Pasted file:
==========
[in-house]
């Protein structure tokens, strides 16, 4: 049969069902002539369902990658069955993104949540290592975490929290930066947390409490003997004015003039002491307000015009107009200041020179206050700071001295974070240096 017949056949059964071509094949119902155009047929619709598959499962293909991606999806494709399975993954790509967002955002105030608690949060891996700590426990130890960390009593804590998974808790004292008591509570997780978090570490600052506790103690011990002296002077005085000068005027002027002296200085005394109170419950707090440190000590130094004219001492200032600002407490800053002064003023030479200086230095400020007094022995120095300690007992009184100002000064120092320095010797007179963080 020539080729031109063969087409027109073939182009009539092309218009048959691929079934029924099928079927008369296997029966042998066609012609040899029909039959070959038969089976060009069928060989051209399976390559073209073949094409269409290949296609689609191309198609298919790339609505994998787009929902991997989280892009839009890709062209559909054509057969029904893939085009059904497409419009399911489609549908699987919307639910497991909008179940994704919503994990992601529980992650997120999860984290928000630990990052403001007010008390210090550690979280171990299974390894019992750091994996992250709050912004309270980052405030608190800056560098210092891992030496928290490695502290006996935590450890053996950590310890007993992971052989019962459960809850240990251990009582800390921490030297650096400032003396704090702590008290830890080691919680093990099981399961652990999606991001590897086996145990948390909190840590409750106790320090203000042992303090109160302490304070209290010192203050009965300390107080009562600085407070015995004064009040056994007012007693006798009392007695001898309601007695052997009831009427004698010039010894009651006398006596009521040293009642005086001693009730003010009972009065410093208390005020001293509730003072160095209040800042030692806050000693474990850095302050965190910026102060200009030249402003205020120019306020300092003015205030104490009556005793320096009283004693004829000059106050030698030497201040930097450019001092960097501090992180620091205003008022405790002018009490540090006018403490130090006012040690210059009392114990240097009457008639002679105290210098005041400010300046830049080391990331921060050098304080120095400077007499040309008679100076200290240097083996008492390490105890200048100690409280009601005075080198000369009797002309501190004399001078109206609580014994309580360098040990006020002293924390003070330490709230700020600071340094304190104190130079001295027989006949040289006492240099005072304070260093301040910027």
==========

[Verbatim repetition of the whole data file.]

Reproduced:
[in-house]
């Protein structure tokens, strides 16, 4: 049969069902002539369902990658069955993104949540290592975490929290930066947390409490003997004015003039002491307000015009107009200041020179206050700071001295974070240096 017949056949059964071509094949119902155009047929619709598959499962293909991606999806494709399975993954790509967002955002105030608690949060891996700590426990130890960390009593804590998974808790004292008591509570997780978090570490600052506790103690011990002296002077005085000068005027002027002296200085005394109170419950707090440190000590130094004219001492200032600002407490800053002064003023030479200086230095400020007094022995120095300690007992009184100002000064120092320095010797007179963080 020539080729031109063969087409027109073939182009009539092309218009048959691929079934029924099928079927008369296997029966042998066609012609040899029909039959070959038969089976060009069928060989051209399976390559073209073949094409269409290949296609689609191309198609298919790339609505994998787009929902991997989280892009839009890709062209559909054509057969029904893939085009059904497409419009399911489609549908699987919307639910497991909008179940994704919503994990992601529980992650997120999860984290928000630990990052403001007010008390210090550690979280171990299974390894019992750091994996992250709050912004309270980052405030608190800056560098210092891992030496928290490695502290006996935590450890053996950590310890007993992971052989019962459960809850240990251990009582800390921490030297650096400032003396704090702590008290830890080691919680093990099981399961652990999606991001590897086996145990948390909190840590409750106790320090203000042992303090109160302490304070209290010192203050009965300390107080009562600085407070015995004064009040056994007012007693006798009392007695001898309601007695052997009831009427004698010039010894009651006398006596009521040293009642005086001693009730003010009972009065410093208390005020001293509730003072160095209040800042030692806050000693474990850095302050965190910026102060200009030249402003205020120019306020300092003015205030104490009556005793320096009283004693004829000059106050030698030497201040930097450019001092960097501090992180620091205003008022405790002018009490540090006018403490130090006012040690210059009392114990240097009457008639002679105290210098005041400010300046830049080391990331921060050098304080120095400077007499040309008679100076200290240097083996008492390490105890200048100690409280009601005075080198000369009797002309501190004399001078109206609580014994309580360098040990006020002293924390003070330490709230700020600071340094304190104190130079001295027989006949040289006492240099005072304070260093301040910027």